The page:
im电竞官网-This was always going to be a bit of a year of upheaval for the Swiss watchmaking industry as brands questioned the purpose of global shows and struggled to find new ways to reach the market. COVID-19 only exacerbated the situation, bringing inevitable cancellations of the two major watch fairs in Geneva and Basel that would have seen the world’s watch nuts, retailers, and press descend on the two cities in order for a week-long orgy of squinting though loupes at mechanical marvels with price tags worthy of race cars. Undeterred, the Swiss have got suddenly savvy with their online platforms, realizing that it was digital or nothing as a way to disseminate news of what they’d been beavering away at for the past year and more. The fallout from COVID-19 means that the watch industry that emerges from the other side of it may be a somewhat different place.
But the good news is that good old-fashioned luxury, technical expertise, mind-bending innovation, and sheer out-of-the-box thinking will likely remain the four pillars on which Swiss-made watches rely (just as they have for generations). And another plus side in all this is that , the Geneva show that features just a handful of top makers, was made public online for the first time this weekend, which means on top of Esquire’s best-in-show below, you can get privileged access to the crème de la crème of the industry right from your desktop or phone. Much of the info gleaned over the weekend from the WAW digital platform is so new that the arrival dates in market are also, given the current thing, somewhat foggy right now. But some things are worth the wait.
Montblanc Watches has leaned in hard on the heritage of its Minerva Manufacture since parent company Richemont acquired it in 2006, but it is only since the arrival in 2015 of managing director Davide Cerrato that the German brand has successfully translated the hallmarks of high-end watchmaking into new watches with a vintage vibe. Thanks to Cerrato, the 1858 line plays to great effect with the concept of “new vintage” without ever descending into pastiche. The pick of the bunch for Esquire from this weekend is the new, limited-edition Monopusher Chronograph in bronze (it will tarnish pleasingly as it ages), inspired by a Minerva monopusher from the 1930s.
It’s hard to innovate when, like , your company’s entire ethos is based on one discipline–diving–and a couple of historic case shapes. Well, if that’s true, nobody told Panerai, which is at the pointy end of some mind-boggling new material science right now. It is resulting in innovations that will make your head spin, and could revolutionize the entire watch industry, too. Take this year’s clear winner, for me at least, the Titanium DMLS Luminor Marina, whose case is built in 3D using a laser sintering process (or Direct Metal Laser Sintering, akin to the way ceramic cases are made). Panerai adds another proprietary Panerai material, Carbotech (carbon-fiber based) for the bezel and crown lever. All of which alchemic wizardry renders a case that’s 30 percent lighter than regular cast titanium. The science, coupled with iconic, simple design, makes for a watch that is both stealthy-looking and very, very noticeable.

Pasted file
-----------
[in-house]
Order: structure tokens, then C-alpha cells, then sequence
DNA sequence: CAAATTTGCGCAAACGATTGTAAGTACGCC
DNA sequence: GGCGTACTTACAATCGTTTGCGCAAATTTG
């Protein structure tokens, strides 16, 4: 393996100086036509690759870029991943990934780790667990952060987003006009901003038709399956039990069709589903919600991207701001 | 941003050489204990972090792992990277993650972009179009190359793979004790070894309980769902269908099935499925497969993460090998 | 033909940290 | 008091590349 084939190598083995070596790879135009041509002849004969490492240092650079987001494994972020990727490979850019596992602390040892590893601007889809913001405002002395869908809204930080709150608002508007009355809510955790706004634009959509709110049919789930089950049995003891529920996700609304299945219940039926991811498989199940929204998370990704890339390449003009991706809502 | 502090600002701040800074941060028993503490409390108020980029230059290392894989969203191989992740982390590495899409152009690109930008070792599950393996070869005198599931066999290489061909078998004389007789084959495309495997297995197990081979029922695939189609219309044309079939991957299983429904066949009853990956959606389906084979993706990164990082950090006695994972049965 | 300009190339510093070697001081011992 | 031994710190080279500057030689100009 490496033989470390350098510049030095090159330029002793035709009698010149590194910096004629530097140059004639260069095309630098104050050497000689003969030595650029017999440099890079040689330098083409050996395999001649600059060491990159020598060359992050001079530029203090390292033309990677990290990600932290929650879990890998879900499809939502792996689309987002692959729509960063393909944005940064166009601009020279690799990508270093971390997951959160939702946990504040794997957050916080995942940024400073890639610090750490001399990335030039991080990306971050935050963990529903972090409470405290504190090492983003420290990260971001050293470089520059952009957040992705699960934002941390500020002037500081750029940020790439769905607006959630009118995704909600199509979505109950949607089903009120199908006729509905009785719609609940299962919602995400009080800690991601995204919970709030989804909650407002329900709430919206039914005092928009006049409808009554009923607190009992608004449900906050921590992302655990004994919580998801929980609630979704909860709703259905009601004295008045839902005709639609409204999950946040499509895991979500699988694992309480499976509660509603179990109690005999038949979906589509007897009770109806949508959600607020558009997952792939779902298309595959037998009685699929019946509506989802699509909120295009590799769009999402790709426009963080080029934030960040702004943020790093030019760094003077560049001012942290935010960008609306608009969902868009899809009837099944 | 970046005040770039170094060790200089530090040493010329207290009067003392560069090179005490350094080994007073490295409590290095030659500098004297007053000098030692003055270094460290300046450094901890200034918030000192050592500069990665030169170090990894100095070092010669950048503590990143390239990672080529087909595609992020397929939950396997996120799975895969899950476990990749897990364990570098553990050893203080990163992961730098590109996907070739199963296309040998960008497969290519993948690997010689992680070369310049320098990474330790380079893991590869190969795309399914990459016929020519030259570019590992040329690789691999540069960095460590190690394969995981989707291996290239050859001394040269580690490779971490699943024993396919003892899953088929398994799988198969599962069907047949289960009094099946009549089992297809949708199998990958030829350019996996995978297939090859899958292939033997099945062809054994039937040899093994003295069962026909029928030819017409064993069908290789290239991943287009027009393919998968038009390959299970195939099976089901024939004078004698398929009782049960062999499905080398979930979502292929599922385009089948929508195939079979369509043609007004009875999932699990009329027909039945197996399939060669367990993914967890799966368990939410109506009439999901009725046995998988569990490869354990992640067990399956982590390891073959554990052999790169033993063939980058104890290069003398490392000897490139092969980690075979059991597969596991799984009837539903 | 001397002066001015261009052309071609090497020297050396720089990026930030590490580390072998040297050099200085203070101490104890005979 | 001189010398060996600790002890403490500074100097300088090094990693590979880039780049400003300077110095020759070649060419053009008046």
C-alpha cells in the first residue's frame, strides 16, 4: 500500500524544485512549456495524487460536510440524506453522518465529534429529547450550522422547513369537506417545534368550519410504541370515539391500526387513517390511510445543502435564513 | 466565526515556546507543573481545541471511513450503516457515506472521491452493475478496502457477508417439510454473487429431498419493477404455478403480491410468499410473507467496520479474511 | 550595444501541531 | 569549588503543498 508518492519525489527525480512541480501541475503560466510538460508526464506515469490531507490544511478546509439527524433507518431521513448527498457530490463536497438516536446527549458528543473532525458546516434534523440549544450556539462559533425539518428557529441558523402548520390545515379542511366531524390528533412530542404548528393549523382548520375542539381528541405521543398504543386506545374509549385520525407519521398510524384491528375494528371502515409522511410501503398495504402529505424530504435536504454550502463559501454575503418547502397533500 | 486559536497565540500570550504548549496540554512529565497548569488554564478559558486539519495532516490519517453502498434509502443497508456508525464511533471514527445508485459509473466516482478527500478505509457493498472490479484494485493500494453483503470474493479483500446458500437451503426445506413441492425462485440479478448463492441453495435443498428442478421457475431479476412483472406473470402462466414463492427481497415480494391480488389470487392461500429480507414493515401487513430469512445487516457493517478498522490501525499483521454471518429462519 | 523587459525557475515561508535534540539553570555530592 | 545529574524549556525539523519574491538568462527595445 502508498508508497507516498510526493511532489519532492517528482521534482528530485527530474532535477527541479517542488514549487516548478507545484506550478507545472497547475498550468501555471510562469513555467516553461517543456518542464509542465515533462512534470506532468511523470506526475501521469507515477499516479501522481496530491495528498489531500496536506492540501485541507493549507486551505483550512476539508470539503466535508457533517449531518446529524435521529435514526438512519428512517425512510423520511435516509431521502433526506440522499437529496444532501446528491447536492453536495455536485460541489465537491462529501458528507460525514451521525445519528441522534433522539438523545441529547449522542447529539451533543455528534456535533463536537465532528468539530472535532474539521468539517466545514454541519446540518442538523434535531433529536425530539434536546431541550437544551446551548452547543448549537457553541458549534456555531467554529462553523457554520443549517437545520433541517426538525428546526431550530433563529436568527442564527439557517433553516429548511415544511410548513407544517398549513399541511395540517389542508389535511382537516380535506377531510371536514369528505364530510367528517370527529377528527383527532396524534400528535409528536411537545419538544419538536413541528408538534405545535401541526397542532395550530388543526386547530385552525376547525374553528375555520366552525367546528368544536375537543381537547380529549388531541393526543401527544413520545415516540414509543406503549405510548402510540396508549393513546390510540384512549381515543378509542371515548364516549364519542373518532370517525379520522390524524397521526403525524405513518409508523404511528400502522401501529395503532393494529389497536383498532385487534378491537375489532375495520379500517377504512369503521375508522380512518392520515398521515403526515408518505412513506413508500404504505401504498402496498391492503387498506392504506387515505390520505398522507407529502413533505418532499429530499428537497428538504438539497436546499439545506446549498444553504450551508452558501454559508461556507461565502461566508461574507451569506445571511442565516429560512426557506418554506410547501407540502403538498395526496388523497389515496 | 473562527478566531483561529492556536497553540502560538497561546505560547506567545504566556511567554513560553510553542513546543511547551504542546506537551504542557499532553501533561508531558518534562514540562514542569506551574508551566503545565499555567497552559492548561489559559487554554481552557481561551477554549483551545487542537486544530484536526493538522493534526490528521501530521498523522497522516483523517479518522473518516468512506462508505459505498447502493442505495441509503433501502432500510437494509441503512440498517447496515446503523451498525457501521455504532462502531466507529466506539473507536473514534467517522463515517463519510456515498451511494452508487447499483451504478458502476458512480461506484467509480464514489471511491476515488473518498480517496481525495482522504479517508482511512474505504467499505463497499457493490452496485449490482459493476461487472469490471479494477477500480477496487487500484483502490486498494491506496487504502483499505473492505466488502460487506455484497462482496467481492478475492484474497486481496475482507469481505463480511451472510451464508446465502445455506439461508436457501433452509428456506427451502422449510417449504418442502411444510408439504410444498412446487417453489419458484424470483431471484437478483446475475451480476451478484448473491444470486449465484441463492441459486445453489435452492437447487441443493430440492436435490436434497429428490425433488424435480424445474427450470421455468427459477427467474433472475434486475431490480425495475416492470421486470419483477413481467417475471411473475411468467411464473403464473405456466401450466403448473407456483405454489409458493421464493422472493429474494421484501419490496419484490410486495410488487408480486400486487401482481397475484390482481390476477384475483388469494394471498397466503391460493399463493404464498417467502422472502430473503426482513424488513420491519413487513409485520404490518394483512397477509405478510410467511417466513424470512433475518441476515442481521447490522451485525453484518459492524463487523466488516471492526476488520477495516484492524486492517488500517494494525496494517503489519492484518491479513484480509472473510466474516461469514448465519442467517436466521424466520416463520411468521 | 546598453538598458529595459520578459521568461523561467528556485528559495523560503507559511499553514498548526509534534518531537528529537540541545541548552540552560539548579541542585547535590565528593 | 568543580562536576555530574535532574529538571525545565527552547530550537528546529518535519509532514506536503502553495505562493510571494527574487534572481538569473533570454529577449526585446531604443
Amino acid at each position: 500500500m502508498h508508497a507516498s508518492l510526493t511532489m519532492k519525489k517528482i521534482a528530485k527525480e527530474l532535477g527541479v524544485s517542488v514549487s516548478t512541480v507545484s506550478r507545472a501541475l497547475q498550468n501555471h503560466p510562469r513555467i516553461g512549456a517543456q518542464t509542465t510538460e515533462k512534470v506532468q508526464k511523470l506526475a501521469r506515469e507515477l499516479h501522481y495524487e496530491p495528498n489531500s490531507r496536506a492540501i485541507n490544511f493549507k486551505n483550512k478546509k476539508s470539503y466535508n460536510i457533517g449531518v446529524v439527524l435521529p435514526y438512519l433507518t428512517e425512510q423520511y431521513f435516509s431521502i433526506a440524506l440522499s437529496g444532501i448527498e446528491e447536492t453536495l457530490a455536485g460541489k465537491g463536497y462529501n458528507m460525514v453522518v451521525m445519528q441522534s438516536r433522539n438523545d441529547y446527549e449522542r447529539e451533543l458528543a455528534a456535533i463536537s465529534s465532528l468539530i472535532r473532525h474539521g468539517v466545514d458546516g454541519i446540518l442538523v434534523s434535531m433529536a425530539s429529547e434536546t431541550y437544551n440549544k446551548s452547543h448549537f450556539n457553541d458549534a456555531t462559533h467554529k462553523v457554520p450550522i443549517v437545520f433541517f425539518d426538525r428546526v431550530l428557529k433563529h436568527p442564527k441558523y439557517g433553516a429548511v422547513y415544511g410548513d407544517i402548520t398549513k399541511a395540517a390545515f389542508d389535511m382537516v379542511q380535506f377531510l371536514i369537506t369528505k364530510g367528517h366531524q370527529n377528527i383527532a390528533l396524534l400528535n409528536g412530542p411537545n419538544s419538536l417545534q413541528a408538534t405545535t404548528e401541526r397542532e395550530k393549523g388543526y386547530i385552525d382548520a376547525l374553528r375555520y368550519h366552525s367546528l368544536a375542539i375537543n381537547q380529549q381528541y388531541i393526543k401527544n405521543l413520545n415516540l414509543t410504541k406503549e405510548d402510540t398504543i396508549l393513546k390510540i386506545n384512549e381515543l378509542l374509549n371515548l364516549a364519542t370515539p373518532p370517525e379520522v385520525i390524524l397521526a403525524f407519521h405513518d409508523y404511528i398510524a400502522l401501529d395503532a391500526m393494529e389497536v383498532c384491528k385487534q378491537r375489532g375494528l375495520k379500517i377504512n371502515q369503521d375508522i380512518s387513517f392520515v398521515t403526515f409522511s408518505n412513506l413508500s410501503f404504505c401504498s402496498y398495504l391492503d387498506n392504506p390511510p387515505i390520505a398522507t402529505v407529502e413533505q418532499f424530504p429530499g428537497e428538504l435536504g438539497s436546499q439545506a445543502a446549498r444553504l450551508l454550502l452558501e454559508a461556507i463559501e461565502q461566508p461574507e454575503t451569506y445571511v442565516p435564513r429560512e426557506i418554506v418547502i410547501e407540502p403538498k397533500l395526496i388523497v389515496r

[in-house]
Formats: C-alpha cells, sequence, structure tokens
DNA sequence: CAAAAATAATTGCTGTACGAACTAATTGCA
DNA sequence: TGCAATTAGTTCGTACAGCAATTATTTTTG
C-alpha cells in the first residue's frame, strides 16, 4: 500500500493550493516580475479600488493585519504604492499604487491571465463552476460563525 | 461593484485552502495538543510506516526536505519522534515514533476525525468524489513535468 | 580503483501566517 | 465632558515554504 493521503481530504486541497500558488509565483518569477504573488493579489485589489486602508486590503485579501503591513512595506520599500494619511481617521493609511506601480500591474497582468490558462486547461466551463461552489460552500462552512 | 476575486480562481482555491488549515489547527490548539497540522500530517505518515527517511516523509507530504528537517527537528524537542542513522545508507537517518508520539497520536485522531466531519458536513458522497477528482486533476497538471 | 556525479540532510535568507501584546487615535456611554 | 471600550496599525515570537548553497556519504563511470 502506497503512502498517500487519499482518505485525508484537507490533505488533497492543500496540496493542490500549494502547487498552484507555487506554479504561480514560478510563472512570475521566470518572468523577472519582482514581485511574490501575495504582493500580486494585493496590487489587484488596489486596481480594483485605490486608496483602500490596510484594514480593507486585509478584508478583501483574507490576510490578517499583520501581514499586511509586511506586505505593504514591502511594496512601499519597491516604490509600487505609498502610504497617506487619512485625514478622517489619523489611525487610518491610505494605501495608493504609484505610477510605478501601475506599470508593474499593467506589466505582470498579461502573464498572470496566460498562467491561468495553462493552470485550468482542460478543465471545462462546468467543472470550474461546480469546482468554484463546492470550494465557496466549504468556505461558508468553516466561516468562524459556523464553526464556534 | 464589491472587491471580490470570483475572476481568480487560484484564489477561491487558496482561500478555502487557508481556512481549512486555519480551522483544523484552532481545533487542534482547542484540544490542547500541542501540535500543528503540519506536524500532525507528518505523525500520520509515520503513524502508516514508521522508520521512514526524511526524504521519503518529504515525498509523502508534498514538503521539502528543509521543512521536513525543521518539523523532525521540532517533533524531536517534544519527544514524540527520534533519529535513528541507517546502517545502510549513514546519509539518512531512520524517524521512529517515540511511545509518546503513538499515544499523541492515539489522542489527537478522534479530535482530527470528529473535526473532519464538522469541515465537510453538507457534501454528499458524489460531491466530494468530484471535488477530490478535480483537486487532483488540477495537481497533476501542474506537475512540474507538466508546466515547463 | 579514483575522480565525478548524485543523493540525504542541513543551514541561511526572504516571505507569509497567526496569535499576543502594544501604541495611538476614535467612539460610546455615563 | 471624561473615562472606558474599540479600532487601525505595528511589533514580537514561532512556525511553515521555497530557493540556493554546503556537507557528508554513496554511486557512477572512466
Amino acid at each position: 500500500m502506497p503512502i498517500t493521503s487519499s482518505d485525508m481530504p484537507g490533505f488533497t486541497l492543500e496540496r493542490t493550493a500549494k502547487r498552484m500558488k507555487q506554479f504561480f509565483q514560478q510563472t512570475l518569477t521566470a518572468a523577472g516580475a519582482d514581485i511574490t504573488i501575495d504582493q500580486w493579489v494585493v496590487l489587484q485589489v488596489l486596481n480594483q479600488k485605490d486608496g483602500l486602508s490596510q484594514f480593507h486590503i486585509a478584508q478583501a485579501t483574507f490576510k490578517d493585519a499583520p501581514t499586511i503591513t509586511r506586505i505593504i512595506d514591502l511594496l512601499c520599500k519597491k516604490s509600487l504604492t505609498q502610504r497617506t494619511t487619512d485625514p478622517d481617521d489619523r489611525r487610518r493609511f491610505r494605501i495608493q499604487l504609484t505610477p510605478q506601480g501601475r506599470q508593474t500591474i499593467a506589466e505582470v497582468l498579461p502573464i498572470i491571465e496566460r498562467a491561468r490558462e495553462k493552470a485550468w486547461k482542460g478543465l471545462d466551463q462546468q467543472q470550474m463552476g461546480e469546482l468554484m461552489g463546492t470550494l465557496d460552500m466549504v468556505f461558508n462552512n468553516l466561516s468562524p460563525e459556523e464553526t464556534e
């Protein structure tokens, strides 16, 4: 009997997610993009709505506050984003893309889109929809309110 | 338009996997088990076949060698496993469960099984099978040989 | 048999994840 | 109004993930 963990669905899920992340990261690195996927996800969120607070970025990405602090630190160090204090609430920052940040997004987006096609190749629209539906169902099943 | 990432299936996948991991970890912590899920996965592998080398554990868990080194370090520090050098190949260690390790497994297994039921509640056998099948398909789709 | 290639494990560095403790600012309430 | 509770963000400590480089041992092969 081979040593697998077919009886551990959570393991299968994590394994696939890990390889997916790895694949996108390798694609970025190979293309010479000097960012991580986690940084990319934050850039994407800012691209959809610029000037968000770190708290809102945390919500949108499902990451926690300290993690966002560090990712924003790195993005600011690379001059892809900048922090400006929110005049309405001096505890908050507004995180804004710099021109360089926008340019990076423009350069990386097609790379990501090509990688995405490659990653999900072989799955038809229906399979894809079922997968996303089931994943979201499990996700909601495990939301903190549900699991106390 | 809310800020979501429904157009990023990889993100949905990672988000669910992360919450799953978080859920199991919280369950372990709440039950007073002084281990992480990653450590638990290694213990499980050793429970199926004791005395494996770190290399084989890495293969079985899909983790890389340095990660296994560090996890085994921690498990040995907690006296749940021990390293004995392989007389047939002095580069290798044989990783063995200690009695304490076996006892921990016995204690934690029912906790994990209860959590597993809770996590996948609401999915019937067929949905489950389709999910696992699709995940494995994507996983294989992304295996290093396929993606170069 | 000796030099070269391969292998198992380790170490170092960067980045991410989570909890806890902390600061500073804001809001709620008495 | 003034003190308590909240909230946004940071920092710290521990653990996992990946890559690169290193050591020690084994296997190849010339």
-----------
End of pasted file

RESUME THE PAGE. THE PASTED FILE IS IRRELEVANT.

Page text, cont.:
It’s always good news when a manufacture breathes new life into an old favorite. For me, 2020 hit is the Pasha. The Pasha was a 1985 design based—so the apocryphal story goes—on a watch supposedly made in an edition of 1 for the Pasha of Marrakesh in the 1930s. Well, if it was indeed created in the 1930s, no one’s ever seen any pictures of it. Anyhow here’s what we do know for sure: The modern Pasha was originally designed by the great Gerald Genta, who designed amongst other things the Audemars Piguet’s Royal Oak (1972) and Patek Philippe’s Nautilus (1976). The Pasha oozed old-world charm but with a modern, beefy edge not to date familiar to Cartier. In the 1990s, the Pasha was a huge hit for the brand with jet-set types who liked both its scale and its iconic (and very unusual) good looks. With the benefit of a little breathing space, the Pasha could well be a hit again.